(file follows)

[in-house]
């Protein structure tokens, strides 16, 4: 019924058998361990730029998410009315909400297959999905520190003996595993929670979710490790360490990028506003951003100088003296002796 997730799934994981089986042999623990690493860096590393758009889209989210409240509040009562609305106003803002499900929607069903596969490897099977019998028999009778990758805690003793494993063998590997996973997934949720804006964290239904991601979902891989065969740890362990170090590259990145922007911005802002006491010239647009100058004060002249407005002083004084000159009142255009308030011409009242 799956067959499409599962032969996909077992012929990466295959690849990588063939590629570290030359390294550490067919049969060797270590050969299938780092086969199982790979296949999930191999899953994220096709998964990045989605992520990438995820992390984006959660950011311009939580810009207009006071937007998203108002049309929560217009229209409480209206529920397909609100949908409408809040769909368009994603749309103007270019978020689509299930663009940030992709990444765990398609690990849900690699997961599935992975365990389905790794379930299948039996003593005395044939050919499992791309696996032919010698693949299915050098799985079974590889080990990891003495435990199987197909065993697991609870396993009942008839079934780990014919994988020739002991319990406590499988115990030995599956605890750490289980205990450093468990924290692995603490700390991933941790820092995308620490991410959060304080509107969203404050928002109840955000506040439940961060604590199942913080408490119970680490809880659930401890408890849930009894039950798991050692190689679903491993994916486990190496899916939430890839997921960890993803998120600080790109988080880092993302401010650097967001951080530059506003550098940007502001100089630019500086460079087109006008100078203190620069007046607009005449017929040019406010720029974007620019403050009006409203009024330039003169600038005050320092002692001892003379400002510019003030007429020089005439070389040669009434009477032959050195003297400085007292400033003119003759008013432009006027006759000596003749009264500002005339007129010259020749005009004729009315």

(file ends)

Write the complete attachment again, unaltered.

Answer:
[in-house]
């Protein structure tokens, strides 16, 4: 019924058998361990730029998410009315909400297959999905520190003996595993929670979710490790360490990028506003951003100088003296002796 997730799934994981089986042999623990690493860096590393758009889209989210409240509040009562609305106003803002499900929607069903596969490897099977019998028999009778990758805690003793494993063998590997996973997934949720804006964290239904991601979902891989065969740890362990170090590259990145922007911005802002006491010239647009100058004060002249407005002083004084000159009142255009308030011409009242 799956067959499409599962032969996909077992012929990466295959690849990588063939590629570290030359390294550490067919049969060797270590050969299938780092086969199982790979296949999930191999899953994220096709998964990045989605992520990438995820992390984006959660950011311009939580810009207009006071937007998203108002049309929560217009229209409480209206529920397909609100949908409408809040769909368009994603749309103007270019978020689509299930663009940030992709990444765990398609690990849900690699997961599935992975365990389905790794379930299948039996003593005395044939050919499992791309696996032919010698693949299915050098799985079974590889080990990891003495435990199987197909065993697991609870396993009942008839079934780990014919994988020739002991319990406590499988115990030995599956605890750490289980205990450093468990924290692995603490700390991933941790820092995308620490991410959060304080509107969203404050928002109840955000506040439940961060604590199942913080408490119970680490809880659930401890408890849930009894039950798991050692190689679903491993994916486990190496899916939430890839997921960890993803998120600080790109988080880092993302401010650097967001951080530059506003550098940007502001100089630019500086460079087109006008100078203190620069007046607009005449017929040019406010720029974007620019403050009006409203009024330039003169600038005050320092002692001892003379400002510019003030007429020089005439070389040669009434009477032959050195003297400085007292400033003119003759008013432009006027006759000596003749009264500002005339007129010259020749005009004729009315």